Whether there's a sudden shock to your relationship -- such as infidelity -- or losing your connection happened gradually, reconnecting with a spouse is a process that takes time and commitment. Sometimes reconnecting is as easy as taking a break from the daily grind to truly appreciate each other's company. In other cases, you may need to devote more thought and energy to the recovery of your relationship.
Consider the Start and the Cause
Before you can start the reconnection process, you need to understand why there's a distance and how long it has been there. This can help you to create a plan of action that is unique to your situation. For example, a disconnect may form when the two of you stop focusing on each other and let the mundane tasks -- or conversations of everyday life -- take over. Emotional distances can also result from feeling overwhelmed in other areas of your life, major issues and life changes, or the lack of effective communication. The way that you choose to reconnect may vary depending on why your intimacy level went downhill. Separate the symptoms from the cause. Arguing, ignoring each other or a dip in your sex life are the symptoms -- not the root problems.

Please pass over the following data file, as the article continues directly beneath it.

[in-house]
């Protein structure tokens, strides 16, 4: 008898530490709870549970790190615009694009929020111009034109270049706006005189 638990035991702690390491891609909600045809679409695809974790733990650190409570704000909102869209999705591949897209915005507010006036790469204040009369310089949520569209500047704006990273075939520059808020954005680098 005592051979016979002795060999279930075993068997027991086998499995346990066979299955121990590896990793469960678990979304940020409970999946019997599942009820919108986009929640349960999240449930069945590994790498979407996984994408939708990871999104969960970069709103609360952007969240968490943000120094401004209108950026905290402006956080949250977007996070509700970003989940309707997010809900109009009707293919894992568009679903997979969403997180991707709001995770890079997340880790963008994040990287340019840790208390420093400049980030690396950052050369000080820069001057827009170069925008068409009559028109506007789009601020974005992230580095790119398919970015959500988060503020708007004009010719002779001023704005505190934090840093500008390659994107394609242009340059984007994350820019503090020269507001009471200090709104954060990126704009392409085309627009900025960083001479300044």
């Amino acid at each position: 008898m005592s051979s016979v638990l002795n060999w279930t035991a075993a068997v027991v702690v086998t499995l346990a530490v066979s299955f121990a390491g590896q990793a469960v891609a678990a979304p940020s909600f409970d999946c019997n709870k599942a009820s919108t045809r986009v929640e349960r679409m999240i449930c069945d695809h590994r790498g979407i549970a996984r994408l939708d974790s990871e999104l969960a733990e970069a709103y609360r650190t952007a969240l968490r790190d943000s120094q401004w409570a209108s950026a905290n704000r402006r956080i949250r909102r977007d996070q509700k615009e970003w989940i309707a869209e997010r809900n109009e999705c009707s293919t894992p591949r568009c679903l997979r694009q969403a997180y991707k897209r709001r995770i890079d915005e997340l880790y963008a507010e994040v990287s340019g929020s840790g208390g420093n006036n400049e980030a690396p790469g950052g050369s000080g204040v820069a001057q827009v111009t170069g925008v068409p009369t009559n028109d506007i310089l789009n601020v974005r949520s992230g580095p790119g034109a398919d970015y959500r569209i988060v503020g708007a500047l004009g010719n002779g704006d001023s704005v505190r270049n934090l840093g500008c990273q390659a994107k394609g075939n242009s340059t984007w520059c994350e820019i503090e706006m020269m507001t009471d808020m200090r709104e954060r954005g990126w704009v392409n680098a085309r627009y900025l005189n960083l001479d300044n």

Take Time off From the Daily Grind
The same routine day after day. Kids who need to go to soccer, softball, volleyball, dance class and the mall in a never-ending stream of carpools. Long work days that run way over the typical nine to five. These can all take a toll on your marriage connection. When the daily grind drives a wedge in your marriage, schedule daily 15- to 20-minute conversations with each other, suggests psychologist Kalman Heller in her Psych Central article "How Can I Improve Intimacy in My Marriage?" Follow this up with a longer weekly conversation that lasts for an hour or more. Make topics such as work or the kids taboo. You can talk about your feelings, but you can also discuss world events, pop culture or any other interests the two of you share. Another option is to schedule a date night once a week, or at least a few times a month.
Try Nonverbal Connections
Talking isn't the only language of love. The electric spark that made it a challenge to keep your hands off of each other in the beginning is likely to fade as time goes by. When the physical romance gets low, you may feel like your spouse is more like a pal than a lover. Make time to physically connect your spouse. This may include something as simple as a massage after work or something more involved, such as sensual romantic weekend retreat.
Recommit to One Another
Whether you begin by scheduling daily conversation times along with weekly in-depth talks or by setting aside time to go out together, you need to make a commitment to reconnect. The commitment needs to come from both of you, equally. Sit down and discuss your plan of action. Agree to exactly how much time and what activities you will engage in. If you can't come to an agreement, consider seeking outside help. A marriage and family therapist, counselor or psychologist can help you and your spouse to work on your distance issues and create a mutually agreeable plan for reconnection.